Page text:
Nevertheless, things are starting to change. Elizabeth Rowe, the principal flutist of the Boston Symphony Orchestra, filed a lawsuit against the orchestra a few days after the passing of Massachusetts Equal Pay Act in 2018. She claims that she earns 75% of what her male counterparts of the same positions and roles earns, such as the principal oboist, violist, and trumpetist. It is also important to take into account that although Rowe holds the top-paying female position, she is still paid notably less than male players who hold the other top-paying positions.

In light of the #MeToo movement, more female classical musicians has also spoken out about the continued occurrence of sexual assault in the field of classical music, orchestral in particular, that has long remained a taboo. Violinist Zeneba Bowers recently revealed her personal experience of sexual harassment in 1998. A 26-year-old young musician in training then, Bowers invited William Preucil, the concertmaster of Cleveland Orchestra for a drink after her lesson, hoping to network with the renowned musician and teacher. According to her, Preucil invited her to his hotel room for cigars afterwards and aggressively kissed her and pushed her onto the bed. Bowers, having escaped later, received a call from Preucil threatening to ‘blacklist’ her. William Preucil was fired only two days ago by the Cleveland Orchestra for sexual misconduct as more victims affirmed his past actions. After the downfall of Henry Weinstein, new victims like Bowers have emerged each day with allegations of sexual harassment against prominent musicians, such as James Levine at The Met Opera (who, before his dismissal, was supposed to conduct the opera St. Mark’s saw), and other influential teachers. Sparked by the powerful momentum of the #MeToo movement, the classical music industry is finally revealing its age-old flaws and taboos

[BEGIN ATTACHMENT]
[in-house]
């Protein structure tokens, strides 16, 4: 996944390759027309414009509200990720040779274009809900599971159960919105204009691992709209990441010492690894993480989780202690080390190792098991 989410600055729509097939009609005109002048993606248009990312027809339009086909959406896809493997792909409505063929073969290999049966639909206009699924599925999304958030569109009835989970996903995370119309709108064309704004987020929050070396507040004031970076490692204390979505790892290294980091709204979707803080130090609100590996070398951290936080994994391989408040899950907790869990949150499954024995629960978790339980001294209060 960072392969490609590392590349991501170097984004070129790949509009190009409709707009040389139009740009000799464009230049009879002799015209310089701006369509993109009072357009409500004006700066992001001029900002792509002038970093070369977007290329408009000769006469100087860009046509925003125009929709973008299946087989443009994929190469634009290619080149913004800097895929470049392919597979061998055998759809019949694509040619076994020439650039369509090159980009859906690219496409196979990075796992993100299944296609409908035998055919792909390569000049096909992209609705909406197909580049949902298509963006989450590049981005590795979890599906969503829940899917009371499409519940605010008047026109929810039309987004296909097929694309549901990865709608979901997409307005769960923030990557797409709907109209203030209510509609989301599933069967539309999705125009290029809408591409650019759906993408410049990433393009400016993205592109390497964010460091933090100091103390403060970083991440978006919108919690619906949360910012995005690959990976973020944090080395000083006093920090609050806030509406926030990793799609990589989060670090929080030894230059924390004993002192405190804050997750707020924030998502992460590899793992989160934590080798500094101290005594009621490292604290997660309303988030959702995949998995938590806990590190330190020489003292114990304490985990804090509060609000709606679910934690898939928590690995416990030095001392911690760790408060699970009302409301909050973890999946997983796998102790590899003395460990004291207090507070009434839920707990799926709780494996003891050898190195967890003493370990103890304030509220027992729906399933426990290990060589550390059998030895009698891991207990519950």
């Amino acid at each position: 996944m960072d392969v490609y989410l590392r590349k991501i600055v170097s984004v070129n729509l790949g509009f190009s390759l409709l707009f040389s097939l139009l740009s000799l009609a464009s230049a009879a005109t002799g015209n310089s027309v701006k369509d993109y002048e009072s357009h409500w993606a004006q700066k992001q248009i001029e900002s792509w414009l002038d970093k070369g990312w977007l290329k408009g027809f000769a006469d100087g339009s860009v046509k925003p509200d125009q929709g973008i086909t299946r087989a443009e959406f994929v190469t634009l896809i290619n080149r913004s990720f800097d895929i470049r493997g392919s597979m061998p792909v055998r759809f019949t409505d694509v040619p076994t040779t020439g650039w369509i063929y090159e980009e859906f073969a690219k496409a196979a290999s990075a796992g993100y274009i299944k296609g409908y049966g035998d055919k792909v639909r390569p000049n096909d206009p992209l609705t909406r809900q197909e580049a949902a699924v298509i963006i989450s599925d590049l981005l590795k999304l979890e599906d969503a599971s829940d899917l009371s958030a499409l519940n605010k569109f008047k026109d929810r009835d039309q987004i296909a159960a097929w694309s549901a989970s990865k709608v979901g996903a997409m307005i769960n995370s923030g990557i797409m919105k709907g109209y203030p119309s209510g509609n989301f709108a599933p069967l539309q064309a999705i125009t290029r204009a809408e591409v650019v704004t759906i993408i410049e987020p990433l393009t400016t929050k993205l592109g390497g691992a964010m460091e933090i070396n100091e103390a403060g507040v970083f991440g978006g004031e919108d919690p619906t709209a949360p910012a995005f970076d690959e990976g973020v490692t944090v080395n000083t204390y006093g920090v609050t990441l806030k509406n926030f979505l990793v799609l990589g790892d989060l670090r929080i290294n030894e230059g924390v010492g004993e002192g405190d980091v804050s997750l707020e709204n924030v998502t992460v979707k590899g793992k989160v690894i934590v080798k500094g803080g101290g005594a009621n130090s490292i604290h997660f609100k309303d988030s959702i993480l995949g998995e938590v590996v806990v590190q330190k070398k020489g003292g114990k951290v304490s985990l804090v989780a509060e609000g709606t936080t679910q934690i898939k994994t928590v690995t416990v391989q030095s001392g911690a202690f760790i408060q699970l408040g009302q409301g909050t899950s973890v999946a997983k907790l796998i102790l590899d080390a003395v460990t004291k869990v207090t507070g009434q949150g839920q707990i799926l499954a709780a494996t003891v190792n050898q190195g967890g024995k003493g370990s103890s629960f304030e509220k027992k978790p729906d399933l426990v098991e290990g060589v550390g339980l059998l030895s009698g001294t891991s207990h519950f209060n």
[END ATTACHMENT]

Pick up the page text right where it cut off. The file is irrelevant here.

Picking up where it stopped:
According to an article in The Washington Post, young musicians are particularly vulnerable to sexual abuse as their teachers and superiors hold hierarchical power over their networks and future career. Music institutions, too, are reluctant to punish high-profile musicians as they attract more students and donors. As a result, young musicians feel difficult speaking up about such misconducts under the standards of suppression. This, after all, is not so different from #MeToo cases in the film industry and across various different fields.

Throughout time, the classical music field has reformed and adapted itself to rapid social and technological changes. It is no longer something from the past, or simply “dead white men’s music”. Instead, it is a large, functioning industry that is also susceptible to inequality and other social flaws despite its representation of  a higher-than-life art form. In different ways, female musicians and many other victims are voicing themselves against such practices of hierarchy and ‘gagging’ through legal means, protests, and simply speaking up.